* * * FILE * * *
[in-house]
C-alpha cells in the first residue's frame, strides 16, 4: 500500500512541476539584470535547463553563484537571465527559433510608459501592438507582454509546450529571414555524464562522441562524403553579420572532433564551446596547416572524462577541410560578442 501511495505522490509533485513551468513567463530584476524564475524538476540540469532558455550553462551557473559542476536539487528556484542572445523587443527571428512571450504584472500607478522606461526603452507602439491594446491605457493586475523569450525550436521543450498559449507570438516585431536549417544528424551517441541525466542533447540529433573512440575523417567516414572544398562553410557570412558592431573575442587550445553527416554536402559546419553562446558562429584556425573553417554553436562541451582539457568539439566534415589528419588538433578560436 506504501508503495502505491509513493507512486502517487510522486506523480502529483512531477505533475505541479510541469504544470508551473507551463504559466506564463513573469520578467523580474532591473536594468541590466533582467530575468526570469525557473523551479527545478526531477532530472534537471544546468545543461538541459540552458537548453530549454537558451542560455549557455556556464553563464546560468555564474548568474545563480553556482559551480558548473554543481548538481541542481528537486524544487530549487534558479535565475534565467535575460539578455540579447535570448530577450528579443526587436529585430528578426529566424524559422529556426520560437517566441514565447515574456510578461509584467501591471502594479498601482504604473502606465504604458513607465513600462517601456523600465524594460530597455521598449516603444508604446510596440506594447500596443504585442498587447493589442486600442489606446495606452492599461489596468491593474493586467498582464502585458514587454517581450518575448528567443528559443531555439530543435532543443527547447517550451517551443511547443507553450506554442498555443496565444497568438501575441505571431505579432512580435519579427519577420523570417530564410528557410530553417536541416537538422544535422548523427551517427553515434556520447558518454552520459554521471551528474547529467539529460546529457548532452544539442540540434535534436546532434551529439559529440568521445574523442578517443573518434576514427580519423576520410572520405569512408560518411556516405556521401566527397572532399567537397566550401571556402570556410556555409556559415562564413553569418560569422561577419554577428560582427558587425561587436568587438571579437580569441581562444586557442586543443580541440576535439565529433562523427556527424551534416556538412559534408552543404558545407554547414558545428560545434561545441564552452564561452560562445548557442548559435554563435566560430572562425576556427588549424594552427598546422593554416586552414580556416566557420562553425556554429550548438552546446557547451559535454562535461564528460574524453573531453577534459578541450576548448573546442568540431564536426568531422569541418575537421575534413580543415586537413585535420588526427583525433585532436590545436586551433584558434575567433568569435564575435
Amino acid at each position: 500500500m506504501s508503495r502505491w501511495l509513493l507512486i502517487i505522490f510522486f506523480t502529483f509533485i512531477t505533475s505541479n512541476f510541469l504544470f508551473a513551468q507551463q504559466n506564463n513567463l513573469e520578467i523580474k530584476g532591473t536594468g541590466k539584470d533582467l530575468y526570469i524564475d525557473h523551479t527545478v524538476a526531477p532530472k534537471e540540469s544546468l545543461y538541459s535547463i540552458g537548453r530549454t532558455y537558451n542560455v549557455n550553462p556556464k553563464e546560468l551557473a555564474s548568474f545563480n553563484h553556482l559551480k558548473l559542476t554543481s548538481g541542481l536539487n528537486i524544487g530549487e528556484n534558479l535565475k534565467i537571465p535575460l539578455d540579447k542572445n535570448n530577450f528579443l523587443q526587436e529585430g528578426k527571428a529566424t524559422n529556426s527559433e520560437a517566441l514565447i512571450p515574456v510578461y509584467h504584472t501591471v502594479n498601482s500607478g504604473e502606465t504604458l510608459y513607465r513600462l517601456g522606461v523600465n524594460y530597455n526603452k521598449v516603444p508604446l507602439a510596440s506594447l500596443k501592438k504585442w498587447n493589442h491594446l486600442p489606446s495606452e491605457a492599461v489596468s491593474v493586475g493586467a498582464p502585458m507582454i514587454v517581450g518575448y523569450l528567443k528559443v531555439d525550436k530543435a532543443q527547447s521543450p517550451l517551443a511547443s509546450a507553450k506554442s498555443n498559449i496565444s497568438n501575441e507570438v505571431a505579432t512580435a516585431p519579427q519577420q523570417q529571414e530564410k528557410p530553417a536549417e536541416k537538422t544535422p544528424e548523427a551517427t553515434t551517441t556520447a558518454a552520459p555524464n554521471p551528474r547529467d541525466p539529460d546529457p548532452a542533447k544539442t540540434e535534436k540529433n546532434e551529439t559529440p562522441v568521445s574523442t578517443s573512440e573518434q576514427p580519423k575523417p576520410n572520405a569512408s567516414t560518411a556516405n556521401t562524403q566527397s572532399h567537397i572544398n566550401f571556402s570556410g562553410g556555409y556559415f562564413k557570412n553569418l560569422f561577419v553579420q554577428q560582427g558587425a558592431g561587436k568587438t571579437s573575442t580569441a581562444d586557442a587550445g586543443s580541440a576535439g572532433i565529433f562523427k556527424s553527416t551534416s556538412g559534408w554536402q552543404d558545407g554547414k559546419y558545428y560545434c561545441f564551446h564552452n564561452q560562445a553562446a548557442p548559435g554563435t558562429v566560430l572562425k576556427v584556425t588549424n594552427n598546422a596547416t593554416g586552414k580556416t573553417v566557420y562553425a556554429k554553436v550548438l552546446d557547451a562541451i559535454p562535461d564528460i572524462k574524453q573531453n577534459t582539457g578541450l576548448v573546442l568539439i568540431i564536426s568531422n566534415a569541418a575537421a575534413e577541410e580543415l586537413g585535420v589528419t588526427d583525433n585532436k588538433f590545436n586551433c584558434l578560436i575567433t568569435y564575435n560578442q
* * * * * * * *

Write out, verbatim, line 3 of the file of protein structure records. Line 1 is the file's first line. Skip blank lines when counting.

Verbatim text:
Amino acid at each position: 500500500m506504501s508503495r502505491w501511495l509513493l507512486i502517487i505522490f510522486f506523480t502529483f509533485i512531477t505533475s505541479n512541476f510541469l504544470f508551473a513551468q507551463q504559466n506564463n513567463l513573469e520578467i523580474k530584476g532591473t536594468g541590466k539584470d533582467l530575468y526570469i524564475d525557473h523551479t527545478v524538476a526531477p532530472k534537471e540540469s544546468l545543461y538541459s535547463i540552458g537548453r530549454t532558455y537558451n542560455v549557455n550553462p556556464k553563464e546560468l551557473a555564474s548568474f545563480n553563484h553556482l559551480k558548473l559542476t554543481s548538481g541542481l536539487n528537486i524544487g530549487e528556484n534558479l535565475k534565467i537571465p535575460l539578455d540579447k542572445n535570448n530577450f528579443l523587443q526587436e529585430g528578426k527571428a529566424t524559422n529556426s527559433e520560437a517566441l514565447i512571450p515574456v510578461y509584467h504584472t501591471v502594479n498601482s500607478g504604473e502606465t504604458l510608459y513607465r513600462l517601456g522606461v523600465n524594460y530597455n526603452k521598449v516603444p508604446l507602439a510596440s506594447l500596443k501592438k504585442w498587447n493589442h491594446l486600442p489606446s495606452e491605457a492599461v489596468s491593474v493586475g493586467a498582464p502585458m507582454i514587454v517581450g518575448y523569450l528567443k528559443v531555439d525550436k530543435a532543443q527547447s521543450p517550451l517551443a511547443s509546450a507553450k506554442s498555443n498559449i496565444s497568438n501575441e507570438v505571431a505579432t512580435a516585431p519579427q519577420q523570417q529571414e530564410k528557410p530553417a536549417e536541416k537538422t544535422p544528424e548523427a551517427t553515434t551517441t556520447a558518454a552520459p555524464n554521471p551528474r547529467d541525466p539529460d546529457p548532452a542533447k544539442t540540434e535534436k540529433n546532434e551529439t559529440p562522441v568521445s574523442t578517443s573512440e573518434q576514427p580519423k575523417p576520410n572520405a569512408s567516414t560518411a556516405n556521401t562524403q566527397s572532399h567537397i572544398n566550401f571556402s570556410g562553410g556555409y556559415f562564413k557570412n553569418l560569422f561577419v553579420q554577428q560582427g558587425a558592431g561587436k568587438t571579437s573575442t580569441a581562444d586557442a587550445g586543443s580541440a576535439g572532433i565529433f562523427k556527424s553527416t551534416s556538412g559534408w554536402q552543404d558545407g554547414k559546419y558545428y560545434c561545441f564551446h564552452n564561452q560562445a553562446a548557442p548559435g554563435t558562429v566560430l572562425k576556427v584556425t588549424n594552427n598546422a596547416t593554416g586552414k580556416t573553417v566557420y562553425a556554429k554553436v550548438l552546446d557547451a562541451i559535454p562535461d564528460i572524462k574524453q573531453n577534459t582539457g578541450l576548448v573546442l568539439i568540431i564536426s568531422n566534415a569541418a575537421a575534413e577541410e580543415l586537413g585535420v589528419t588526427d583525433n585532436k588538433f590545436n586551433c584558434l578560436i575567433t568569435y564575435n560578442q